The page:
The material won’t go over your head or overwhelm you. If you start off with something too complicated even for your former self, you might think your previous language skills have become irretrievably extinct.
So go easy on yourself, at least initially. Reading children’s books, watching children’s shows and singing along to the target language version of “Twinkle, Twinkle Little Star” will provide you with manageable material that can get you up to speed. Fast.
Trust that if these materials worked for young native speakers who later grew up and became fluent, they’ll also work for you.
11. Prevent demotivation by focusing on your passions.
One of the reasons for self-assessment (as discussed in tip number one) and your language journal (tip number eight) is for you to have self-awareness and become more prepared for the downturns of language learning. These challenges are part of the territory.
Know that demotivating factors will always be around. They attacked you the first time and will once again come knocking on your door when you’re relearning the language. You’ll get discouraged, you’ll feel bored, all sorts of things. This is normal and you shouldn’t be surprised. You should instead be prepared.
So this time, look for more ways to get you through tough times. And one of the most potent ways to do that is through your passions and hobbies. Tie them up with your language goals and make them help you stay in the game.
Say that, besides wanting to learn Italian, you also love photography. If you integrate these two, you’ll get extra motivation to chase both.
For example, watching the “How To” videos of an Italian photographer whose portfolios you absolutely worship will hit two birds with one stone. You’ll be learning the finer points of your hobby while practicing a language that suddenly seems more fascinating and relevant than ever.
12. Crack a textbook.
Yeah, we know what others have said about textbooks. They’re often bad-mouthed in learning circles and considered ineffective or demotivating for most language beginners.
There may be good reasons for this, but hey, you’re no beginner. As a language relearner, you already have some inkling of what the grammar rules in the language are. You merely need to be reminded. And there’s no faster way to do this than with an effective, no-nonsense language textbook that plainly tells you, “this is how you conjugate this verb or that verb, remember?”
Barron’s “E-Z” language series gets to the point fast and contains very little fluff—true to form as a leading name in test prep.
It just really saves you so much time. Think about it this way: a textbook provides nice and handy condensations of what you may already know (mixed with some things you don’t).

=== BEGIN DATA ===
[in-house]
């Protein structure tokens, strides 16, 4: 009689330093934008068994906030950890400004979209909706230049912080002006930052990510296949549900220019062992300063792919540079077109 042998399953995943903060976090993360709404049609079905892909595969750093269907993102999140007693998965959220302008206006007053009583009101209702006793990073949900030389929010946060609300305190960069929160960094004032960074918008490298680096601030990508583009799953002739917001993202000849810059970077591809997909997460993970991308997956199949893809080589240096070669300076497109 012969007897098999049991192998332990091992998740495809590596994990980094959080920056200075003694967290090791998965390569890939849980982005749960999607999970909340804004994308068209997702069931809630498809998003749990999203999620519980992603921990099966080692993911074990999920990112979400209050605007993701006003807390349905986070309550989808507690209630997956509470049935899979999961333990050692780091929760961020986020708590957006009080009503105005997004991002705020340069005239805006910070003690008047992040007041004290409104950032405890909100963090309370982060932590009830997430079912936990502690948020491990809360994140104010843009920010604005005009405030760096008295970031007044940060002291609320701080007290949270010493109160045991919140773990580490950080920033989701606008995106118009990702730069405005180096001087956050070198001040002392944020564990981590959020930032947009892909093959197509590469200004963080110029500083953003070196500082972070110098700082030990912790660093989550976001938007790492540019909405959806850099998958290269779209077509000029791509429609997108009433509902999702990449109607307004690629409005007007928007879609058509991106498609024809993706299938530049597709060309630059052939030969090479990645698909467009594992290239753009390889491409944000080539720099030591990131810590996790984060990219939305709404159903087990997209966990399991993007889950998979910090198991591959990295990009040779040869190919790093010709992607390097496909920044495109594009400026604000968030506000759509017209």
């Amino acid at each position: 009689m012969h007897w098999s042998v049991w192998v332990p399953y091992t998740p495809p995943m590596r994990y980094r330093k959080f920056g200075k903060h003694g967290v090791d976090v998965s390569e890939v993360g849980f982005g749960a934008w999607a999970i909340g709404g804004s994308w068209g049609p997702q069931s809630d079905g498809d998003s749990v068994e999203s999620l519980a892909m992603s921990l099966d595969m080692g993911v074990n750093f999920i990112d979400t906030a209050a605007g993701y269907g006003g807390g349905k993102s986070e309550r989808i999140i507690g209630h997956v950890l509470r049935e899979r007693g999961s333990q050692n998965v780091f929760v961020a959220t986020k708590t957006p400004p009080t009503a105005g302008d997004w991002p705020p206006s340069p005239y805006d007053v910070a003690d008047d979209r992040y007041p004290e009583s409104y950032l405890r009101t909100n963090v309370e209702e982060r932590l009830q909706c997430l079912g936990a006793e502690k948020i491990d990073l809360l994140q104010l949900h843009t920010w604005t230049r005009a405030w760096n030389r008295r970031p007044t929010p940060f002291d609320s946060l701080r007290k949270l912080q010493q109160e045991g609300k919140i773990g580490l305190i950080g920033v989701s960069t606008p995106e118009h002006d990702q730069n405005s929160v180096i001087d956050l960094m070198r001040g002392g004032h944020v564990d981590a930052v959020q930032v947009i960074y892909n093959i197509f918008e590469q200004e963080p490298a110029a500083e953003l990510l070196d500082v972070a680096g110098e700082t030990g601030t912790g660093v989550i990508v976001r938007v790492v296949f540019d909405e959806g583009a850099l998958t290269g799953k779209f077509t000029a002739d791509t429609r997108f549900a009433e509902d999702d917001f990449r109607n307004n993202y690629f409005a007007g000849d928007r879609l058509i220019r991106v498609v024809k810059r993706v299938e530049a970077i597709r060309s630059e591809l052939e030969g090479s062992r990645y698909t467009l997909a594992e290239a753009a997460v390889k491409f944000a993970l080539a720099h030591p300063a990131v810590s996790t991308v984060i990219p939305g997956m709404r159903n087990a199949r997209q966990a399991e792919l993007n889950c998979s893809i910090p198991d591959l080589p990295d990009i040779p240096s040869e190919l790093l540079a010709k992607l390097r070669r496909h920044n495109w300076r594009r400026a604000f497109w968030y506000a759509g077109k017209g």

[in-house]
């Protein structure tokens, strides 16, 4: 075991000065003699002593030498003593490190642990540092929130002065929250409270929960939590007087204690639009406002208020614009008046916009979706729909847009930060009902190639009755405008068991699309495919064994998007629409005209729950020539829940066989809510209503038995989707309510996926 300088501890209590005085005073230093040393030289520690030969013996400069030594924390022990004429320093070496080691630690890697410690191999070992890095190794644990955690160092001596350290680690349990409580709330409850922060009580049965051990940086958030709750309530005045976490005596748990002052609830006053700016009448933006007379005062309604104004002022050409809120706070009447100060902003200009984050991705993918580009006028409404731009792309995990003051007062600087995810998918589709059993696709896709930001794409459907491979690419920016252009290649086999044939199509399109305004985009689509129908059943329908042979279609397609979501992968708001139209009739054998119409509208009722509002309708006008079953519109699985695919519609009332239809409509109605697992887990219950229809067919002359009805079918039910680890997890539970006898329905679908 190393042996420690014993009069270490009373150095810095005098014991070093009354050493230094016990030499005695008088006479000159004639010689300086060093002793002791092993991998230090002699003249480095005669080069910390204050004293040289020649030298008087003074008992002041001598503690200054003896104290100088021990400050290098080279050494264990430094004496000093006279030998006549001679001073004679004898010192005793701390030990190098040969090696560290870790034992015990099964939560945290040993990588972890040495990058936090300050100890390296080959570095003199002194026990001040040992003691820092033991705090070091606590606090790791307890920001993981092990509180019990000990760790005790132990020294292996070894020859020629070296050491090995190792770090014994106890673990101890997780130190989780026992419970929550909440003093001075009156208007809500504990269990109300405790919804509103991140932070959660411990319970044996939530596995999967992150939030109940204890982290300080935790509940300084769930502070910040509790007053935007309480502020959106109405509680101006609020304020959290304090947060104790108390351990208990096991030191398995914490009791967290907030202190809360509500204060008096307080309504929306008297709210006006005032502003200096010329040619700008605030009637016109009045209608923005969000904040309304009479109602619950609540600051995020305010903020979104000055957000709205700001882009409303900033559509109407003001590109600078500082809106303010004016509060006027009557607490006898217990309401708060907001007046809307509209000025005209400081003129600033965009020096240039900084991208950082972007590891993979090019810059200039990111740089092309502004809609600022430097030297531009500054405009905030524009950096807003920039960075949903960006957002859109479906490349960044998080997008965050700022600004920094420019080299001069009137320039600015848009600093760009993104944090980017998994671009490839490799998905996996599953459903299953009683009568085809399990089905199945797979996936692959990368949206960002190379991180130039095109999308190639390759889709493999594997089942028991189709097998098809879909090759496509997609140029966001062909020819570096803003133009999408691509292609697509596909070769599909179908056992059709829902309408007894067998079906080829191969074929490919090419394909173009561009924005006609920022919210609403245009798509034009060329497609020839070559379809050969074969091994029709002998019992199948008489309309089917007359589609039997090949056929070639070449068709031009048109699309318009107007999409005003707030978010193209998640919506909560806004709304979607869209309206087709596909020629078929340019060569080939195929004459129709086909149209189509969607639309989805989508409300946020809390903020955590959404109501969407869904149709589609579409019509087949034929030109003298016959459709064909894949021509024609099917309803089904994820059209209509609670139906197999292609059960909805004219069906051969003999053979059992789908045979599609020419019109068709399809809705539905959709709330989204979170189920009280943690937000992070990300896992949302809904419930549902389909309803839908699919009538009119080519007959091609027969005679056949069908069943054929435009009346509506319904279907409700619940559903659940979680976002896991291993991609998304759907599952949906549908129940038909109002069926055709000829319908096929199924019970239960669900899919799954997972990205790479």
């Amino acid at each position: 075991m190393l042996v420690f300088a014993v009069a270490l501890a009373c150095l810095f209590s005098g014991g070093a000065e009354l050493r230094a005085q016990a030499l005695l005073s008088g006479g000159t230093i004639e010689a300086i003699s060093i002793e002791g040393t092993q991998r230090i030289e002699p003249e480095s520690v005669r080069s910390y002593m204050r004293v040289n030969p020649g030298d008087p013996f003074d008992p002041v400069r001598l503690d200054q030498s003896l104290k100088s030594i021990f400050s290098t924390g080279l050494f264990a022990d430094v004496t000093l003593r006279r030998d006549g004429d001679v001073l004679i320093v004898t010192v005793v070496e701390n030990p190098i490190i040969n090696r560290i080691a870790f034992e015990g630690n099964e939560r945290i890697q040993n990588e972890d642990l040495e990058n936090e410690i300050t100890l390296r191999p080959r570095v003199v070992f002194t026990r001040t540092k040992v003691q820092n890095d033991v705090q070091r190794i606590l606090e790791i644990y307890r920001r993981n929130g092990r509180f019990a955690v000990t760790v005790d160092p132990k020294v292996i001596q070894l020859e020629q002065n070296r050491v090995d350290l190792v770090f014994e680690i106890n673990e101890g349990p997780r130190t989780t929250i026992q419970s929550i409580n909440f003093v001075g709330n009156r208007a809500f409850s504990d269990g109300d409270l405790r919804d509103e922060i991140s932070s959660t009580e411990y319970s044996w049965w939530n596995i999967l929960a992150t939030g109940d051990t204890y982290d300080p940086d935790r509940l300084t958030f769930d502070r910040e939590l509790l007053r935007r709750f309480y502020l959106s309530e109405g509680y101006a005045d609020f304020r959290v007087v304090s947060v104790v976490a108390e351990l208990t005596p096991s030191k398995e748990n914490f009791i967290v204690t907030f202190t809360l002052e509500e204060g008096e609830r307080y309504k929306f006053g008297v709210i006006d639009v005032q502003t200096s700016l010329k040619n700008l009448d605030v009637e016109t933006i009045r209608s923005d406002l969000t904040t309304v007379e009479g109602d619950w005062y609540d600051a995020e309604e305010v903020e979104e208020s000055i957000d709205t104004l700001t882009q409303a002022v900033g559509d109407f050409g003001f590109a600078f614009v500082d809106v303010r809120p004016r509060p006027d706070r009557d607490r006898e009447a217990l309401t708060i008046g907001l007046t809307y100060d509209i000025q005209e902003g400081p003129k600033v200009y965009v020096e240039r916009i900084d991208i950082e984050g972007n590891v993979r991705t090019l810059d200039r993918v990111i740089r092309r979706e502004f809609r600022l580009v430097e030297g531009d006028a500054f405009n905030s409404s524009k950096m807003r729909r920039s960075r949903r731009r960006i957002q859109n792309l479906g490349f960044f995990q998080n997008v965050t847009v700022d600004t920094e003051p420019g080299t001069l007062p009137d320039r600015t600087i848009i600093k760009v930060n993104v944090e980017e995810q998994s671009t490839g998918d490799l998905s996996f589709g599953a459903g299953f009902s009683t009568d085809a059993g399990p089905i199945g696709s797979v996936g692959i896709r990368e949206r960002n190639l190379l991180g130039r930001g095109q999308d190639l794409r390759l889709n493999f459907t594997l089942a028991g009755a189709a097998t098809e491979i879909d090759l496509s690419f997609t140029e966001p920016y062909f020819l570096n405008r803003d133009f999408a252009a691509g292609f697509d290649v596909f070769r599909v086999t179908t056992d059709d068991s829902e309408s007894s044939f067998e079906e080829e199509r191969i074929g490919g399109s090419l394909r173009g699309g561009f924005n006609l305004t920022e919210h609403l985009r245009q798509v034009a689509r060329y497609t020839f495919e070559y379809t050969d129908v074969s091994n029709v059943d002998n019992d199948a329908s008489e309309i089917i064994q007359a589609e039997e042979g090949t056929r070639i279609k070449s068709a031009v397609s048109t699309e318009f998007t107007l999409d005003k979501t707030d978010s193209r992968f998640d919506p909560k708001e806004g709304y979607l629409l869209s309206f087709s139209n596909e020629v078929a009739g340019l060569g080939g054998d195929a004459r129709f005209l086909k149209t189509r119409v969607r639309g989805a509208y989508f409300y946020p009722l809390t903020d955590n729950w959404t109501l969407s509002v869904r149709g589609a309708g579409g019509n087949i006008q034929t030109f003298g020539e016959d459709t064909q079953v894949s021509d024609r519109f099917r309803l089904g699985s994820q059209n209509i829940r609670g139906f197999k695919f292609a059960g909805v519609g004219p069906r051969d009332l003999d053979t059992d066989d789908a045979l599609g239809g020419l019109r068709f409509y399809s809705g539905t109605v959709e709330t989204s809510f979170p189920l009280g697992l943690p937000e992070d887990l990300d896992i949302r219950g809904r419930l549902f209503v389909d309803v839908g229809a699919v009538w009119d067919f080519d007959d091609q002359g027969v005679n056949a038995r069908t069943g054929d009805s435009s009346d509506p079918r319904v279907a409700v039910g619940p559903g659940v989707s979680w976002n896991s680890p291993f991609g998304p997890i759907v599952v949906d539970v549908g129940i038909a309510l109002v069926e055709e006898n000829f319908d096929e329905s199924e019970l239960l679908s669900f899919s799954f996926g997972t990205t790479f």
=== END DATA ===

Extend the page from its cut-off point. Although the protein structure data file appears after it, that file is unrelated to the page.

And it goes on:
As you’re exploring authentic content in your language or using other study tools, you can quickly look up grammar rules or vocabulary words that’ve slipped your mind in your textbook.
13. Teach others, so you won’t forget yourself.
Part of the reason you “lost” your target language was because you weren’t using it often. This time around, actively look for opportunities to stretch those language muscles. Teaching others is one of the most effective ways to remain sharp.
You don’t have to create a teacher profile on some language tutorial site. You just need to be on the lookout for others who want language help. So maybe while you’re browsing a forum you happen to chance upon some language question that you know the answer to. Take the time to share that knowledge, no matter how small or simple it may be.
A Language Learners’ Forum, for example, is steadily growing and has lively discussions on many linguistic subjects. Join the conversation and share what you know.
The process of teaching can be very educational. Explaining what you know cements that knowledge firmer into your long-term memory (and can sometimes reveal gaps in your own knowledge, if you realize you actually can’t answer someone’s question or explain a certain concept).
There’s just something about being responsible not only for your own learning, but also for another’s that makes you work even harder at the language. It sparks extra motivation in you to be able to explain how the language works. You get that extra research in because you don’t want to teach something that’s wrong. So you double check online, reread your materials and even ask people more advanced than you.
So there you go! Thirteen little gems to help you resurrect a dead language. I trust that you’ll apply them in your own case. And I’d like to wish you the best of luck. I’m rooting for your success. To me, reviving a forgotten language—having a go at it a second (or third) time—is one of the most awesome things you can do.
Tell us how it goes!
And One More Thing...